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Investing.com – Oil futures finished higher on Friday, logging a modest weekly gain with traders encouraged by signs that global supply is tightening in wake of a planned agreement by major crude producers to cut output.
On the ICE Futures Exchange in London, Brent oil for March delivery rallied $1.33, or about 2.5%, to settle at $55.45 a barrel by close of trade Friday.
London-traded Brent futures scored a gain of 4 cents, or approximately 0.1%, on the week.
Elsewhere, on the New York Mercantile Exchange, crude oil for delivery in March jumped $1.10, or around 2.1%, to end at $53.22 a barrel by close of trade.
For the week, New York-traded oil futures rose 5 cents, or nearly 0.1%.
Oil jumped on Friday after Saudi Arabia’s Energy Minister Khalid al-Falih, speaking at the World Economic Forum in Davos, said that 1.5 million barrels a day of the roughly 1.8 million in cuts pledged by OPEC and non-OPEC countries have already been taken out of the market.
The upbeat comments added to signs that the oil market is rebalancing.
Prices, however, finished off the session’s highs after data showed a sharp weekly rise in the number of active U.S. rigs drilling for oil.
According to oilfield services provider Baker Hughes, the number of rigs drilling for oil in the U.S. jumped by 29 last week to 551, the largest weekly increase since a recovery in the rig count began in June and the highest level in around 14 months.
The data raised concerns that the ongoing rebound in U.S. shale production could derail efforts by other major producers to rebalance global oil supply and demand.
In a monthly report issued this week, the International Energy Agency said OPEC production has slowed, declining by 320,000 barrels a day to 33.09 million barrels in December.
January 1 marked the official start of the deal agreed by OPEC and non-OPEC member countries such as Russia in November last year to reduce output by almost 1.8 million barrels per day to 32.5 million for the next six months.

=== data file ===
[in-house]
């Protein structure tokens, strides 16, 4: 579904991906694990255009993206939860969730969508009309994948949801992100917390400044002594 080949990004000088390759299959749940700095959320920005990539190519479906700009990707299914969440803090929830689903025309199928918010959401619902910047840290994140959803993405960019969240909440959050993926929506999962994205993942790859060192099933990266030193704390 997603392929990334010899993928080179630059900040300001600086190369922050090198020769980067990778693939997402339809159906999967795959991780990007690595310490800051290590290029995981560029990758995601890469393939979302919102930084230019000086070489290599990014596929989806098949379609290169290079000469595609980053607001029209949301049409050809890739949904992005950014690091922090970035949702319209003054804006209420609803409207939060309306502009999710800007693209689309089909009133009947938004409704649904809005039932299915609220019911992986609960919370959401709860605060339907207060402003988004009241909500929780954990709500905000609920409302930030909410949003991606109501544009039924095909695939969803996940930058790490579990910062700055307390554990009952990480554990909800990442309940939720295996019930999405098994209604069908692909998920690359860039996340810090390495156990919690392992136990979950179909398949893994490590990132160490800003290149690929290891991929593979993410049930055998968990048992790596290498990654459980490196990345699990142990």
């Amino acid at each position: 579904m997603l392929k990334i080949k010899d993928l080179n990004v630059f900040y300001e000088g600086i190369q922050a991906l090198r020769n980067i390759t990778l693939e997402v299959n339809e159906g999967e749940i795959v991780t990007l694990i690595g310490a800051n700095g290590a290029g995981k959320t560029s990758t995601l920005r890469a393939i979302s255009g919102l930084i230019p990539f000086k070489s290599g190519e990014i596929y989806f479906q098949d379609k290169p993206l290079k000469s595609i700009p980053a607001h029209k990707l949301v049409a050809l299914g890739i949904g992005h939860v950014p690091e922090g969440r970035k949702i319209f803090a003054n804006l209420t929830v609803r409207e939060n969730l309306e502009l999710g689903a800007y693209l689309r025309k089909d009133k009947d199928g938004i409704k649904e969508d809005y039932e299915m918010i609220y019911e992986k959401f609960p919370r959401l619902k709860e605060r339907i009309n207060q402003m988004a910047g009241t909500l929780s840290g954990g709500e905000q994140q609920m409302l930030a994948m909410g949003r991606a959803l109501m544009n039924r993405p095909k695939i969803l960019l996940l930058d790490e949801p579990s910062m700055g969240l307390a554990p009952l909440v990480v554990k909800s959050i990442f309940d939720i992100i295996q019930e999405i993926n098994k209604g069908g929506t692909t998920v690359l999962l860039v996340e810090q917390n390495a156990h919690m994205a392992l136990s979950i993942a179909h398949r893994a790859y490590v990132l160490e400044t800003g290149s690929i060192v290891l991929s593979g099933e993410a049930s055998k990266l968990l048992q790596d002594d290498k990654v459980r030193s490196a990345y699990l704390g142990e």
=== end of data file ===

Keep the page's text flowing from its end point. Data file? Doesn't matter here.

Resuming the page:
The deal, if carried out as planned, should reduce global supply by about 2%.
Some traders remain skeptical that the planned cuts will be as substantial as the market currently expects.
While some major oil producers, such as Saudi Arabia and Kuwait, have so far showed signs that they are sticking to their pledge to cut back output, others, such as Libya and Iraq have ramped up production.
A monitoring committee charged with tracking adherence to the global deal is due to meet in Vienna for the first time on January 22.
Elsewhere on Nymex, gasoline futures for February rose 3.1 cents, or about 2.1% to $1.566 a gallon. It ended down about 2.9% for the week.
February heating oil tacked on 2.7 cents, or 1.7%, to finish at $1.645 a gallon. For the week, the fuel declined around 0.3%.
Natural gas futures for February delivery sank 16.4 cents, or nearly 4.9%, to $3.204 per million British thermal units. It posted a weekly loss of more than 6% on forecasts for warmer winter weather.
In the week ahead, market participants will eye fresh weekly information on U.S. stockpiles of crude and refined products on Tuesday and Wednesday to gauge the strength of demand in the world’s largest oil consumer.
Traders will also continue to pay close attention to comments from global oil producers for further evidence that they are complying with their agreement to reduce output this year.
Ahead of the coming week, Investing.com has compiled a list of these and other significant events likely to affect the markets.
Tuesday, January 24
The American Petroleum Institute, an industry group, is to publish its weekly report on U.S. oil supplies.
Wednesday, January 25
The U.S. Energy Information Administration is to release weekly data on oil and gasoline stockpiles.
Thursday, January 26
The U.S. EIA is to produce a weekly report on natural gas supplies in storage.
Friday, January 27
Baker Hughes will release weekly data on the U.S. oil rig count.